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Know Your Rights: Working Off the Clock

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Hourly workers in New Jersey are protected by both NJ employment laws and federal employment laws. One of the main legal protections for workers is that they are supposed to be paid for their labor. This means that working off the clock is usually illegal. If you perform work for your employer, you must be paid for that work. Moreover, you must be paid a fair wage for the work you perform.

Some examples of off-the-clock work performed by employees in New Jersey and elsewhere are prep work before a shift starts, work done cleaning up or finishing tasks after a shift ends, paperwork and other administrative work that includes reviewing work that was already done, revisions and reworking of projects that were previously completed, and time spent waiting for the assignment of work-related tasks.

NJ Workers Must Be Paid for Hours Worked

According to the Wage and Hour Division (WHD) of the U.S. Department of Labor, “hours worked” refers to all time that an employee is required to be on duty or on the employer’s premises or at any other prescribed place of work. Regardless of whether you volunteered to remain at work after hours or your boss asked you to stay late at the office, you are supposed to be paid for that time. Moreover, if the extra time spent at your place of employment puts you beyond the standard 40 hours per week, you may be legally entitled to a higher rate of pay in accordance with overtime pay standards.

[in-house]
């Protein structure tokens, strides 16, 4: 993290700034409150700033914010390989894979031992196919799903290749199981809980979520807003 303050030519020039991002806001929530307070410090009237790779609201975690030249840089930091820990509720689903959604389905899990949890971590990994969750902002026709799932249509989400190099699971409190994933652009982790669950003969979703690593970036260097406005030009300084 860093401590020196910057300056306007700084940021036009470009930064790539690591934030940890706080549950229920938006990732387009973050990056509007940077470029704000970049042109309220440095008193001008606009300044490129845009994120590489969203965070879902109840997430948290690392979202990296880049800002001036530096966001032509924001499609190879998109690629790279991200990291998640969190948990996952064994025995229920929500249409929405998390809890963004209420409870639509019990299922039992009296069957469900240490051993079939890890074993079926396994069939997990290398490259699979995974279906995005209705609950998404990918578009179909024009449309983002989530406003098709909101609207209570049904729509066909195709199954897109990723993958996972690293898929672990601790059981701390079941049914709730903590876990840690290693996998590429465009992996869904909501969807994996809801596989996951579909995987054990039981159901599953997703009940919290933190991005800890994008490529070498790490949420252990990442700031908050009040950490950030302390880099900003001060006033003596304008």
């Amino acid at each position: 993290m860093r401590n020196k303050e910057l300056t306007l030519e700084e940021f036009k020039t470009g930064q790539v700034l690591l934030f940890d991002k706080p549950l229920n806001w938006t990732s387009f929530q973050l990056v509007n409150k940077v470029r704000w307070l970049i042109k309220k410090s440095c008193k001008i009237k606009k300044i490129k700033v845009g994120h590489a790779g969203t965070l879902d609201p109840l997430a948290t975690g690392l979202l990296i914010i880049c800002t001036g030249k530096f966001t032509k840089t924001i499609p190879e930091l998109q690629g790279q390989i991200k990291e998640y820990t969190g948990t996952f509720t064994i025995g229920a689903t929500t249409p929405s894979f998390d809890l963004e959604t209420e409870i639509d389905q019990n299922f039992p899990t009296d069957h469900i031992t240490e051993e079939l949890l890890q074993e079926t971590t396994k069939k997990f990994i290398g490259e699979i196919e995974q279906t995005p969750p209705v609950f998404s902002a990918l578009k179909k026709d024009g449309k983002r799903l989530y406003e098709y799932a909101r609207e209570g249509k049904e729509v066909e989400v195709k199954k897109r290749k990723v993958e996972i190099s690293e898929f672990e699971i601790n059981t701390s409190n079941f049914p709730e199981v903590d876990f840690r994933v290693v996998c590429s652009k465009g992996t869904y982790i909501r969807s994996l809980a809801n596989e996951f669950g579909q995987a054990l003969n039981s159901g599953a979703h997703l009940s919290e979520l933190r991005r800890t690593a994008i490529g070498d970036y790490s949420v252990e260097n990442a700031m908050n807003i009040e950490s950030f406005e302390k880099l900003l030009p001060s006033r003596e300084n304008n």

The Fair Labor Standards Act (FLSA) stipulates that employees should be paid a minimum wage for their work and extra wages for overtime labor. Beyond that, the FLSA dictates that employees should be paid for all hours that they work, whether those work hours are on the clock or off the clock. Most employees are covered by the FLSA.

The idea behind protecting workers against being taken advantage of by employers is that there is often intense pressure on workers to “do more” at the workplace. Even when you agree to do work after hours, it is simply not allowed under the FLSA because lawmakers recognized that many employers “ask without asking” when it comes to off-the-clock labor. For example, your boss may have strongly suggested that you are expected to perform a certain work-related task off the clock or risk being denied a promotion. This kind of pressure is not okay because it directly violates federal laws meant to protect employees against being exploited.

If you have performed unpaid labor for your employer, you may need to file a complaint in order to get the wages you deserve. An experienced employment attorney can look over your situation and help you explore all your legal options for getting compensation.

 

If you believe you are owed money by your employer, you need to speak with a qualified employment law attorney. The experienced, knowledgeable employment lawyers at Team Law can help you with your case. Contact us today to schedule a free consultation.

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